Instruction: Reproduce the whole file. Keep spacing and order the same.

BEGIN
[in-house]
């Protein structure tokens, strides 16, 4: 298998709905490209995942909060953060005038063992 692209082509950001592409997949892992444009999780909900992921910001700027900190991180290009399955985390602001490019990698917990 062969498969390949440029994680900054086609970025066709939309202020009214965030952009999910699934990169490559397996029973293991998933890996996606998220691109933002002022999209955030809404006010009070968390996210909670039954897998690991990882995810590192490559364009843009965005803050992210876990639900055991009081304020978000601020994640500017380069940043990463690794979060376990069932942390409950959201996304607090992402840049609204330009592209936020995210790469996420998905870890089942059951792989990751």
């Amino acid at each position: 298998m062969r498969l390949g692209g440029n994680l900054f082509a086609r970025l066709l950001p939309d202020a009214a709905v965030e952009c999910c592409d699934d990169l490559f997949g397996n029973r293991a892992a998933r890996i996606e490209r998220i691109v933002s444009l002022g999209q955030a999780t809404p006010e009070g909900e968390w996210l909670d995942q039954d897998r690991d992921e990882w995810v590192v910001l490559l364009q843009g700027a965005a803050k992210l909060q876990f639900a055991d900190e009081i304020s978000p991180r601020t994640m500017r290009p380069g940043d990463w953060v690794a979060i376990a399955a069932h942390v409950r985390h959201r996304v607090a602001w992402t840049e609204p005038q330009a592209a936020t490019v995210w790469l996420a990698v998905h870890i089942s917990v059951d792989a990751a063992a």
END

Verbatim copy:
[in-house]
């Protein structure tokens, strides 16, 4: 298998709905490209995942909060953060005038063992 692209082509950001592409997949892992444009999780909900992921910001700027900190991180290009399955985390602001490019990698917990 062969498969390949440029994680900054086609970025066709939309202020009214965030952009999910699934990169490559397996029973293991998933890996996606998220691109933002002022999209955030809404006010009070968390996210909670039954897998690991990882995810590192490559364009843009965005803050992210876990639900055991009081304020978000601020994640500017380069940043990463690794979060376990069932942390409950959201996304607090992402840049609204330009592209936020995210790469996420998905870890089942059951792989990751």
């Amino acid at each position: 298998m062969r498969l390949g692209g440029n994680l900054f082509a086609r970025l066709l950001p939309d202020a009214a709905v965030e952009c999910c592409d699934d990169l490559f997949g397996n029973r293991a892992a998933r890996i996606e490209r998220i691109v933002s444009l002022g999209q955030a999780t809404p006010e009070g909900e968390w996210l909670d995942q039954d897998r690991d992921e990882w995810v590192v910001l490559l364009q843009g700027a965005a803050k992210l909060q876990f639900a055991d900190e009081i304020s978000p991180r601020t994640m500017r290009p380069g940043d990463w953060v690794a979060i376990a399955a069932h942390v409950r985390h959201r996304v607090a602001w992402t840049e609204p005038q330009a592209a936020t490019v995210w790469l996420a990698v998905h870890i089942s917990v059951d792989a990751a063992a």